Jessica Clark unveils Indigenous artworks in partnership with UNCW

Anna Ford, Staff Writer

The Honoring Southeastern NC Indigenous Peoples Celebration, held on Thursday, Nov. 3, served to commemorate the lives and culture of Indigenous peoples. The day featured many Indigenous performances in the amphitheater, celebrating both traditional Indigenous practices and modern life. Cheers filled the air of the Clock Tower Longue as three paintings recognizing Southeastern Indigenous cultures were revealed to the public. Artist Jessica Clark focused specifically on contemporary Indigenous peoples when creating her paintings.

“So often when native people are talked about, they’re talked about in the past tense, and I wanted to include images that were present day, that put us in the here and now, because we’re still here,” said Clark. “A lot of people don’t know a lot about native histories and native cultures, so I wanted to present that in a way that was contemporary and that they could relate to.”

Clark’s three paintings were commissioned by UNCW following the Office of the Arts’ open call for art honoring the Southeast Indigenous people living in North Carolina. This comes as part of the university’s concerted effort to increase discussions about social injustice and celebrate diverse communities. The selection process was led by a committee featuring UNCW staff and local members of the Southeastern Indigenous community.

Clark is a member of the Lumbee Tribe of NC. She earned her bachelor’s in studio art from the University of North Carolina at Pembroke and her master’s in painting from the Savannah College of Art and Design. Her work has been featured in numerous installations, including those at the Museum of the Southeast American Indian and the Savannah College of Art and Design.

Pamela Young-Jacobs, Vice-Chief of the Waccamaw-Siouan Tribe, was both honored in We Are the Seeds and gave the Elder Blessing at the ceremony on November Third. Photo by Anna Ford.

“The selection was so hard. Seeing these in person, this is what it was supposed to be. I’m being overwhelmed by how fantastic it is,” said Nancy Strickland Fields, member of the Lumbee Tribe of North Carolina. Strickland Fields, an alumna of UNCW, serves as a trustee for the North Carolina Humanities Council and spoke as the keynote speaker for the art unveiling.

Each painting features a collection of images depicting various themes related to the lives contemporary Southeast Indigenous people. Clark took inspiration from both personal and loaned photographs to create her paintings, referring to her pieces as “collages recreated in paint.”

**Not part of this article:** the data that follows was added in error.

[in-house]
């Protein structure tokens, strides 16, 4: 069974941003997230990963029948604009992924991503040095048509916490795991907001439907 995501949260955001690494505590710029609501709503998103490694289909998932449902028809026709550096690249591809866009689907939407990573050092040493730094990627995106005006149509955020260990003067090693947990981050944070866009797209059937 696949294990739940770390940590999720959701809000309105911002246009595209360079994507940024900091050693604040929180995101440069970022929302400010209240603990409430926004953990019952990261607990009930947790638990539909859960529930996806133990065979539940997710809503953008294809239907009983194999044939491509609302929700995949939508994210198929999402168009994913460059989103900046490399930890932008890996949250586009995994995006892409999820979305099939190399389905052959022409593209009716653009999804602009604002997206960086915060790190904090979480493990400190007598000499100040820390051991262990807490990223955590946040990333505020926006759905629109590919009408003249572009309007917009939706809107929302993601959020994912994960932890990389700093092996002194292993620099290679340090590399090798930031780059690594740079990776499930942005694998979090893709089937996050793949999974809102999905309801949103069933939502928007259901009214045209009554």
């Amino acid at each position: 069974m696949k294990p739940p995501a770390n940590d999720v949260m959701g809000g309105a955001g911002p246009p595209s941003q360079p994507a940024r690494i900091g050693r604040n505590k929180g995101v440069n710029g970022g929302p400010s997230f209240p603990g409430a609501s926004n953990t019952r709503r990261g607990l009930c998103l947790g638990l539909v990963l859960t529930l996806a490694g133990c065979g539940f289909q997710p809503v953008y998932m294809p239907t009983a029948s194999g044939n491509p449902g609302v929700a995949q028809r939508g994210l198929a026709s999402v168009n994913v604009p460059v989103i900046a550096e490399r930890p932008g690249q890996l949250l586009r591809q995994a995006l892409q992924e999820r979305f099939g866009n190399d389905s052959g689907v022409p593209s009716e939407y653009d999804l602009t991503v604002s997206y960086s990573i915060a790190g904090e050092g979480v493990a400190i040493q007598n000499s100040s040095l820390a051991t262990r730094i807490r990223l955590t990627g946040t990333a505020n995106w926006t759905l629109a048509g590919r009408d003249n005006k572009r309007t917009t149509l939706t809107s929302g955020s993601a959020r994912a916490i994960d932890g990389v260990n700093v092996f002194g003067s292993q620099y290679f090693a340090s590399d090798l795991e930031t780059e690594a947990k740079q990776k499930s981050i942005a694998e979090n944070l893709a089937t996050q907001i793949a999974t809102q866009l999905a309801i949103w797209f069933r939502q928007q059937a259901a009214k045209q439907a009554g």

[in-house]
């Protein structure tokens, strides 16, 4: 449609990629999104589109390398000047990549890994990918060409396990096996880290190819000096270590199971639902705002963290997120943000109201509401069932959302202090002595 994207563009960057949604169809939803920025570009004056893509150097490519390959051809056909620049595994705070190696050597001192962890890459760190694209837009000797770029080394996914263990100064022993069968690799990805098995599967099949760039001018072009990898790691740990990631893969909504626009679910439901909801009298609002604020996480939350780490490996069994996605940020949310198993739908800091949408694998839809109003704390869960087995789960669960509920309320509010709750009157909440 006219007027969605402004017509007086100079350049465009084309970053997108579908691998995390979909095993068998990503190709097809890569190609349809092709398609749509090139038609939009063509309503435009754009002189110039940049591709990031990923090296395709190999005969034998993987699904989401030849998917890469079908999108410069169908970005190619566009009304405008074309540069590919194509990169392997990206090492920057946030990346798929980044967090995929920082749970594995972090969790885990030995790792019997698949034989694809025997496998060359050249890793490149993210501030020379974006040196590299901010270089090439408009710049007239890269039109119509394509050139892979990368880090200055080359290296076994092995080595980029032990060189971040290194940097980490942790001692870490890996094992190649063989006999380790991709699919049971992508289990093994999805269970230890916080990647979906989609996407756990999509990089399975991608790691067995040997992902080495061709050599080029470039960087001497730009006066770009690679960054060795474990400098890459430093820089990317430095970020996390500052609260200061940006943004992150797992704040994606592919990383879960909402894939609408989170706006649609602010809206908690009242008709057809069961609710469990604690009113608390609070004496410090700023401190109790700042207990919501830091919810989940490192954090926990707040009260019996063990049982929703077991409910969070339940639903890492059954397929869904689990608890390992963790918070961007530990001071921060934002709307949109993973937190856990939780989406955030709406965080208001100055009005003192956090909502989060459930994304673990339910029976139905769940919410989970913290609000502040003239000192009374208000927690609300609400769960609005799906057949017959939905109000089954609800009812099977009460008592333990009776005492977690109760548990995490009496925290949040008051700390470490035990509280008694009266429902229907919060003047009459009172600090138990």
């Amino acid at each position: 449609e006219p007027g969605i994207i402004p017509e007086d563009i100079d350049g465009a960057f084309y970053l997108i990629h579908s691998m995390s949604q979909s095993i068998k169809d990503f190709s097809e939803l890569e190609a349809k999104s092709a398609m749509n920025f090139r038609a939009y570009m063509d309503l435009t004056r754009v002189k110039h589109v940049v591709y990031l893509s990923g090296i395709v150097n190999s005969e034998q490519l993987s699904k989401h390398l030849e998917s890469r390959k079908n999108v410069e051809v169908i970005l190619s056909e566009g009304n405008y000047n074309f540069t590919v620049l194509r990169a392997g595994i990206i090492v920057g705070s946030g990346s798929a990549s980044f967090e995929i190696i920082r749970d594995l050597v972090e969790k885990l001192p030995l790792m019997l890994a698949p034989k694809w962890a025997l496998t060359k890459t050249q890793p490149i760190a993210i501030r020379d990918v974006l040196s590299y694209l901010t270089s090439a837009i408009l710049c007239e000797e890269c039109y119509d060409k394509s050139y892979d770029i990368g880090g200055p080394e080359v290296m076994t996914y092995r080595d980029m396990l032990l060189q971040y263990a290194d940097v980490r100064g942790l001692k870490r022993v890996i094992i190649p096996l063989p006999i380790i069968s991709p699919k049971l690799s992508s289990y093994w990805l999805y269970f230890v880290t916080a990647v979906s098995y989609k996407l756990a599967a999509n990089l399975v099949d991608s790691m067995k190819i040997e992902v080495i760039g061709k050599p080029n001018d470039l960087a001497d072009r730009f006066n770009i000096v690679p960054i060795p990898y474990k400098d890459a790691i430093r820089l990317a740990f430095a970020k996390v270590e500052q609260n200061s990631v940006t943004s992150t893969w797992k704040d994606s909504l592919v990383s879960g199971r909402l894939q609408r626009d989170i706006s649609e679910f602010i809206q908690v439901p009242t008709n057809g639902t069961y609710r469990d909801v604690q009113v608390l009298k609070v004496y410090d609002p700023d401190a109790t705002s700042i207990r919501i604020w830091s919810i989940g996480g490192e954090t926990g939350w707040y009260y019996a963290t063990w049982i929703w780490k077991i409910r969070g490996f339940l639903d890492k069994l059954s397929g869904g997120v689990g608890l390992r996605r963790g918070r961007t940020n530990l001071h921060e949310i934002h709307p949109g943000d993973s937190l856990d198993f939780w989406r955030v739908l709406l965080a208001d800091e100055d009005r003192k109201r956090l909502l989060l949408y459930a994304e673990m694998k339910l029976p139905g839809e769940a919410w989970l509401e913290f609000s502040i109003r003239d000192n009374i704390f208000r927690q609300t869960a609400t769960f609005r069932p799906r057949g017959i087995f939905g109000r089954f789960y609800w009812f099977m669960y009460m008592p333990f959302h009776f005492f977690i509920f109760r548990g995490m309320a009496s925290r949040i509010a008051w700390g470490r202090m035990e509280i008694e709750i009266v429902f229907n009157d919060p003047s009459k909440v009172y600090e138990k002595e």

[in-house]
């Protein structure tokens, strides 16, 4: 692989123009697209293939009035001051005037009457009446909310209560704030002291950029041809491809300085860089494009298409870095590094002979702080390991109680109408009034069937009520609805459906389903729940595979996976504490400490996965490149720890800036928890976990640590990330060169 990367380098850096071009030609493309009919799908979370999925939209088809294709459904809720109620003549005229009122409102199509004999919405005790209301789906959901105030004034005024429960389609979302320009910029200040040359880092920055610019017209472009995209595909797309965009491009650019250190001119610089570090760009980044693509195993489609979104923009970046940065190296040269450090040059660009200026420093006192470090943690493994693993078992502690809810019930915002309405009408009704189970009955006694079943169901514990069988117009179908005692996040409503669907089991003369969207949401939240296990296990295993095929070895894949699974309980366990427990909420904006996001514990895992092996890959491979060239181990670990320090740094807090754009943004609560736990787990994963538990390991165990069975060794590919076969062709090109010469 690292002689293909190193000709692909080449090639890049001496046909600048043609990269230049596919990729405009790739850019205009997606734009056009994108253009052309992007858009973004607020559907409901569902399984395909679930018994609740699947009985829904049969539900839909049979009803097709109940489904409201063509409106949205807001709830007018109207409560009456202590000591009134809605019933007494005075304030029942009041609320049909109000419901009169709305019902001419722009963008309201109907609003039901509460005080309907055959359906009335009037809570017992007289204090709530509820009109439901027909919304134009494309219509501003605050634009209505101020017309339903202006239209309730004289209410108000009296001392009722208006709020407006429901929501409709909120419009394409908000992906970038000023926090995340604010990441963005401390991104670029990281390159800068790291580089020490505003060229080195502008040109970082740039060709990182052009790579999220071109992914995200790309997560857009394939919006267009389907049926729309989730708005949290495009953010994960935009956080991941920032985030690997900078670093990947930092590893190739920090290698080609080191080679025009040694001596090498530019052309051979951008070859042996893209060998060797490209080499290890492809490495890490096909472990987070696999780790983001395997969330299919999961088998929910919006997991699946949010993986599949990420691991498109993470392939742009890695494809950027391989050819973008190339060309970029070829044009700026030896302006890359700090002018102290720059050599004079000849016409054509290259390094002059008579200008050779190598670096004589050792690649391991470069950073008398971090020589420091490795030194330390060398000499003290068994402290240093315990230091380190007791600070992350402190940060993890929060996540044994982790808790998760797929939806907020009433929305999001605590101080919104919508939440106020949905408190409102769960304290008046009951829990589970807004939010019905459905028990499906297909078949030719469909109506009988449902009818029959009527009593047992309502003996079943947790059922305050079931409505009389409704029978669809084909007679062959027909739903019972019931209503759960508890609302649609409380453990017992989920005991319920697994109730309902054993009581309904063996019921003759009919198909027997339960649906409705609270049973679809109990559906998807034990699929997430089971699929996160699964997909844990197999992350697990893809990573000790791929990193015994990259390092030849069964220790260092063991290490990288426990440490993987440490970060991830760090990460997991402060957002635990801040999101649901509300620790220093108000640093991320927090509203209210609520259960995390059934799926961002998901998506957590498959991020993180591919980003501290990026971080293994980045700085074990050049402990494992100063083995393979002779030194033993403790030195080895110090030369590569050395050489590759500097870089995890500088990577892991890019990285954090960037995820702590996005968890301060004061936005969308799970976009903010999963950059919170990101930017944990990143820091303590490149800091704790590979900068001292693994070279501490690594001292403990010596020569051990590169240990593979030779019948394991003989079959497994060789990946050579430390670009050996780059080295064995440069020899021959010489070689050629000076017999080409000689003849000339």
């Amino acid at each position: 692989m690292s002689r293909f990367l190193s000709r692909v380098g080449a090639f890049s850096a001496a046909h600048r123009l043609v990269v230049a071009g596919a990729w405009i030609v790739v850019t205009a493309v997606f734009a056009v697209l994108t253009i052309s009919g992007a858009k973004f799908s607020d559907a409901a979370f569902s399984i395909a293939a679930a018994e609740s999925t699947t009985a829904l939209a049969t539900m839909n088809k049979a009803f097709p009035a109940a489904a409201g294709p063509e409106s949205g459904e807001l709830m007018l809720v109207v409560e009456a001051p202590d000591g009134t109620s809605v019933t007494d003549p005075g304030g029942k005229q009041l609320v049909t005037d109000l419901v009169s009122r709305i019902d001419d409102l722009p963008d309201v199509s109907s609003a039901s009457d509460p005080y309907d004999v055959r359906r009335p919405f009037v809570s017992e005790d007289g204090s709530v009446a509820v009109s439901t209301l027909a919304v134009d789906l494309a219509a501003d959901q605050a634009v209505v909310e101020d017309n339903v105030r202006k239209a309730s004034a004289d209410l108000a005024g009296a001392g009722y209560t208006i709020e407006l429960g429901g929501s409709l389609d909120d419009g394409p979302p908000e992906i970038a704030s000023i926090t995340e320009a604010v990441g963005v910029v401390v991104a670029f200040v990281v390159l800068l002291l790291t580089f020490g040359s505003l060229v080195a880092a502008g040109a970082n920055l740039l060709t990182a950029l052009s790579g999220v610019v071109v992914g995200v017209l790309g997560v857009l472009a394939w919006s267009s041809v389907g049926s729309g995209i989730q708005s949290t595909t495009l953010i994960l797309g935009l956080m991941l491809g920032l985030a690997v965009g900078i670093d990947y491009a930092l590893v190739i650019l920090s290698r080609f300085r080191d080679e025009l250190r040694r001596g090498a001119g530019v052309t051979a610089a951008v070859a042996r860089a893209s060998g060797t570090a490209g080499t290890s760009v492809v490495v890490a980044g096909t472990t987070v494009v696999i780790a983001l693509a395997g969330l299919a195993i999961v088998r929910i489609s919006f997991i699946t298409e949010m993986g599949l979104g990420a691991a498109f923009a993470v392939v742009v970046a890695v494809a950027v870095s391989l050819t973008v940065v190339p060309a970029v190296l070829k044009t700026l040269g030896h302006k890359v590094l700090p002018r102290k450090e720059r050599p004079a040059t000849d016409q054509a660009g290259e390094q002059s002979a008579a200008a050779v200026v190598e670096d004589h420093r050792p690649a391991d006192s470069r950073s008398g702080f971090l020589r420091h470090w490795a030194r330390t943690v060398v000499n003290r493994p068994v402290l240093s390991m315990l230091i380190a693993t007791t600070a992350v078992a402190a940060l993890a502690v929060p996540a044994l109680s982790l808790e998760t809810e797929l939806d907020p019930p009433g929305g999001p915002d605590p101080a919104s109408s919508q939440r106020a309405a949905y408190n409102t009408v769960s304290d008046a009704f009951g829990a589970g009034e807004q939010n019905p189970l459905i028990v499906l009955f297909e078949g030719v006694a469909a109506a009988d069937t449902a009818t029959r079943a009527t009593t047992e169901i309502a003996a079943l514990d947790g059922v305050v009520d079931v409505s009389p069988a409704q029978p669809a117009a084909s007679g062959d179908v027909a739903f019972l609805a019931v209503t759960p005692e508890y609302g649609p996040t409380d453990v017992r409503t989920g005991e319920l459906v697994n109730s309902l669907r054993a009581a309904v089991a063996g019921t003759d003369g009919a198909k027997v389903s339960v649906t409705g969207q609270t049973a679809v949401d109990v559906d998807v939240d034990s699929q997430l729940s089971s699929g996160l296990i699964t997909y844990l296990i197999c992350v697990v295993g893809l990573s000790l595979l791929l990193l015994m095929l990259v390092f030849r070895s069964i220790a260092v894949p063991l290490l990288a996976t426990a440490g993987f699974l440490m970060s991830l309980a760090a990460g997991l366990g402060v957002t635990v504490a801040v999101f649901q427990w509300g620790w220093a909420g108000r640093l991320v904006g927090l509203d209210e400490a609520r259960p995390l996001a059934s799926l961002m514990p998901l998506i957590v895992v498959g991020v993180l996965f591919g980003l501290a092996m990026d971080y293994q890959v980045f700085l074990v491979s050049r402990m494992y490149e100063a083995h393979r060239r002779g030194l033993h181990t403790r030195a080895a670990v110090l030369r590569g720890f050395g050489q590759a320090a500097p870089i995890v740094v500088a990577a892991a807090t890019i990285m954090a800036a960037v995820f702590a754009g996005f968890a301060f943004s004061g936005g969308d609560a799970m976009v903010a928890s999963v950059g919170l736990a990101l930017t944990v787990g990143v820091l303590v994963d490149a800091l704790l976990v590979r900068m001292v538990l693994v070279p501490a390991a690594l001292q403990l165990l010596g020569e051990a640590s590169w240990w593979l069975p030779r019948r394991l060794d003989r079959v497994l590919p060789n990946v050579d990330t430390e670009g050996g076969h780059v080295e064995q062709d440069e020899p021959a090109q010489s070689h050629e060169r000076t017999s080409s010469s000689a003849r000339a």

“We Are Protectors” centers on the connection between native people and the landscape of North Carolina. Depicting basket weaving and the sweetgrass important to the Waccamaw-Siouan community, it promotes sustainability and collaboration.

“We Are the Seeds” is another painting focusing on agriculture and features Pamela Young-Jacobs, the first elected female Vice-Chief of the Waccamaw-Siouan tribe. The painting portrays the importance of corn and the crucial role of women in indigenous communities.

“Diversity is someone inviting you to the party. Inclusion is asking you to dance,” said UNCW alumna Alexis Raeana. Raeana performed the opening song during the ceremony.

Raeana features prominently in “We Are Advocates,” a work dedicated to native activism. Raeana protested the racist depiction of Indigenous people in Halloween costumes in 2015 for three days on Chancellor’s Walk. At the time, she also served as the reigning Miss Lumbee, a representative of the Lumbee Tribe.

“Just to see it on campus, frozen in time, was full-circle for me,” said Raeana.

Featured performer and UNCW Alumna Alexis Raeana poses in front of We Are Advocates, where she features as an activist for indigenous rights. Photo by Anna Ford.

Retired North Carolina educator Eustacia Lowry-Jones attended the unveiling with Raeana, her daughter. “It [was] an honor for the community as a whole to be here, not just as a university but as a community of Indigenous people, supporting education and supporting a bright community,” said Lowry-Jones of the unveiling.

Clark hopes people from all backgrounds can relate to her artwork while also honoring the lives of Southeastern Indigenous people in both the past and present.

“I want them to take away…that we’re still here, we’re still fighting some of the same struggles we’ve been fighting for two [to] three hundred years,” she said. “But we’re still here, we’re still resilient, still living in this contemporary world. And we’re not going anywhere.”

Clark can be contacted at She is also active on Instagram under and Facebook at Jessica Clark Art.

“We Are Advocates,” “We Are Protectors” and “We Are the Seeds” will remain on display on the second floor of Fisher Student Center near the UNCW bookstore. Additional artwork by Clark is also available for viewing in Randall Library.